But the history of the holiday in Germany, Switzerland and Austria has a unique European slant. Switzerland was one the first European countries to introduce Mother’s Day in 1917. Germany wasn’t far behind with observance beginning in 1922 and Austria in 1926.

The holiday became official in Germany in 1933 under the Nazi regime, highlighting the importance of having more Aryan soldiers. Mother’s Day still takes place on the second Sunday in May, though das Mutterkreuz – a medal given out for multiple children – has fallen out of fashion.
Continue reading

Austria and Germany: Worlds Apart

Billy Wilder (1906-2002), the noted Austrian-American film director (Double Indemnity, Stalag 17, Some Like It Hot), as famous as he was, used to complain about how he was frequently misidentified as German. Americans often get Austria and Germany mixed up. Sometimes they even confuse Austria with Australia! Thus the joke T-shirts and signs found in Austria with a “no kangaroos” logo. Silly Americans!


The Hohensalzburg castle seen from the padlock bridge in Salzburg, Austria.
PHOTO: Hyde Flippo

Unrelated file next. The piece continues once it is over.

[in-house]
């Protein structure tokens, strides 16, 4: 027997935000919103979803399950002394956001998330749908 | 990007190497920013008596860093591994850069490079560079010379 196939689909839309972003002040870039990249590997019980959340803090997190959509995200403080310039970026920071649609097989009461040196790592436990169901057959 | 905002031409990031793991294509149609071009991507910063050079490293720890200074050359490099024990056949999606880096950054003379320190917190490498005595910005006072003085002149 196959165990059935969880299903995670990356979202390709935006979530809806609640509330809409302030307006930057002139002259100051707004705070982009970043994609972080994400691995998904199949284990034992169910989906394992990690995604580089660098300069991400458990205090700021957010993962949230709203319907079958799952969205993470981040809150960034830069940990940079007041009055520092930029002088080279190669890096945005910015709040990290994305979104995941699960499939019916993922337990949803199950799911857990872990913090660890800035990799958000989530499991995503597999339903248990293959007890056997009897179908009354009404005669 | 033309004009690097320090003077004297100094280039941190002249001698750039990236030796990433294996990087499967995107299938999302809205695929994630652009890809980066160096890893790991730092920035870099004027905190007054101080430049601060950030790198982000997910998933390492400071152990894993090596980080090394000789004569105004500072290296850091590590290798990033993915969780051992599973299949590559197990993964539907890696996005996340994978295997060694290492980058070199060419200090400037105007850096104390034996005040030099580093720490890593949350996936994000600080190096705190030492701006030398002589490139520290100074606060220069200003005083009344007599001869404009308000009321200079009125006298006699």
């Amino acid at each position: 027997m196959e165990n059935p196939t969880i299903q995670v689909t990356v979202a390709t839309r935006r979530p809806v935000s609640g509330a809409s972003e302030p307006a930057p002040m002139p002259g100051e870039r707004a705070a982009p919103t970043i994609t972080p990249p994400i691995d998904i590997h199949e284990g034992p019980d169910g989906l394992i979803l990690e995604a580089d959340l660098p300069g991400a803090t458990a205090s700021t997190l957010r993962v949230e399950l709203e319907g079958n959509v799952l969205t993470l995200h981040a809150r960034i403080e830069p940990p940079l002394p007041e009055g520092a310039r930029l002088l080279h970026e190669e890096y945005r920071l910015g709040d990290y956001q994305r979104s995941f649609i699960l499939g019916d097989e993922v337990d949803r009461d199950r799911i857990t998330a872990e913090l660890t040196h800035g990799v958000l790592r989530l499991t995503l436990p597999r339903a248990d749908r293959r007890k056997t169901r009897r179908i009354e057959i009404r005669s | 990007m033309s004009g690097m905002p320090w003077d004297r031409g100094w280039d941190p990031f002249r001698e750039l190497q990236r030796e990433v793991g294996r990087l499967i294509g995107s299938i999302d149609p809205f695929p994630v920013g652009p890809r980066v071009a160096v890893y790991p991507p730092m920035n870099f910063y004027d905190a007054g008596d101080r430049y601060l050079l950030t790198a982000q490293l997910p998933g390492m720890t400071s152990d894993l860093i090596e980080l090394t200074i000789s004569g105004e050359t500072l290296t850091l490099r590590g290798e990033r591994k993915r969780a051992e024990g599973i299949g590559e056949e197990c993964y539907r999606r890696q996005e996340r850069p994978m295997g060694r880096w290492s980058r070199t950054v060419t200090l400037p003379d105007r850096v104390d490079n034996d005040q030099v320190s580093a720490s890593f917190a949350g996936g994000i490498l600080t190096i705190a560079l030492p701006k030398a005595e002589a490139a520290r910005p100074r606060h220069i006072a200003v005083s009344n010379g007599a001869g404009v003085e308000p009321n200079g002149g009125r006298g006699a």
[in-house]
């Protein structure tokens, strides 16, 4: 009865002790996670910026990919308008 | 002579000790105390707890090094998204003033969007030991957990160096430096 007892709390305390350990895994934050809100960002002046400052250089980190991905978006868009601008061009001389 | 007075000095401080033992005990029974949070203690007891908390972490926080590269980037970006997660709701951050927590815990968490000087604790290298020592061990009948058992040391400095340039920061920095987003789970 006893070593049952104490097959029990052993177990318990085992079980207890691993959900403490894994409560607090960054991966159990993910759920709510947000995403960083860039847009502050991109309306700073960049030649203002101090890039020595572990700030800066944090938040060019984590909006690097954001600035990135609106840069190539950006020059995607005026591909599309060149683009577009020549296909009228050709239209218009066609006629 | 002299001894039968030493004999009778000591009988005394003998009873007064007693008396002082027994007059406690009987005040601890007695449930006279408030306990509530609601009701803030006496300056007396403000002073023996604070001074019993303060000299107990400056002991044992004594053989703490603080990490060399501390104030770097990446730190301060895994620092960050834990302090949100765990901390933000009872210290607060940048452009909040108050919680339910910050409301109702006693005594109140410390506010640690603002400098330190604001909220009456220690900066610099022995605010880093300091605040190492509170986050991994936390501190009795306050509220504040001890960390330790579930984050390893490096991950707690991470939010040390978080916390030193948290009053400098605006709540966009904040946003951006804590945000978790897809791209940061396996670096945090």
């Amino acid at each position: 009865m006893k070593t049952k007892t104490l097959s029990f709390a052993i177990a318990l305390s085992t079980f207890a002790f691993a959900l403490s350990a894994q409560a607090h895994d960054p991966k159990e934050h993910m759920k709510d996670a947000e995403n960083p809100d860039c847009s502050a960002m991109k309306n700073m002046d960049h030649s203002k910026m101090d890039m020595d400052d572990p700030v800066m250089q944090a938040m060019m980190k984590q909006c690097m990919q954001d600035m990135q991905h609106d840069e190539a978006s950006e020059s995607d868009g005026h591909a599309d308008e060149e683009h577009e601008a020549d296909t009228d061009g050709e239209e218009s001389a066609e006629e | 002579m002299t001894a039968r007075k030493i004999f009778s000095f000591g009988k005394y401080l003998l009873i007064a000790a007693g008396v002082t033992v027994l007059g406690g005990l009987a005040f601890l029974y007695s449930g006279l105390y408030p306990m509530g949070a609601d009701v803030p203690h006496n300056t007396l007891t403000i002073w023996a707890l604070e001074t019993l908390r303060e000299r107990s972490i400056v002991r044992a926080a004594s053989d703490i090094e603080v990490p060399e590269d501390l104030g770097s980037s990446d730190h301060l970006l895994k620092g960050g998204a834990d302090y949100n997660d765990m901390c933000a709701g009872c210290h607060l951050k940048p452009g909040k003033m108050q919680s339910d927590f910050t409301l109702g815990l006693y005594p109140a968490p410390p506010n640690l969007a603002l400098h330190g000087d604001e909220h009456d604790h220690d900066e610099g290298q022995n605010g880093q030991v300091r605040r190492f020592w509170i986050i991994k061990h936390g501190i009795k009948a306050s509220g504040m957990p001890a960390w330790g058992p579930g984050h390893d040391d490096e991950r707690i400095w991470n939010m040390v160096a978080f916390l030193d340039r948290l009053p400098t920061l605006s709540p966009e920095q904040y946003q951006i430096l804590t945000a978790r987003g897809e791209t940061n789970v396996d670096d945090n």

Never really that good at geography, Americans, even if they can find Austria on a map, also tend to be ignorant of the many great and subtle differences between the small Alpine republic (population 8.4 million), known as Österreich, and its much larger neighboring republic to the north, known as Deutschland (population 80 million). Austria is only about the size of the US state of South Carolina. Germany is slightly smaller than Montana. In some ways, the two countries can be compared to the United States and Canada, or the US and Great Britain (with the sizes reversed): They both speak the same language, but with significant differences, and they share a common history that has made them friends, yet has also left them worlds apart.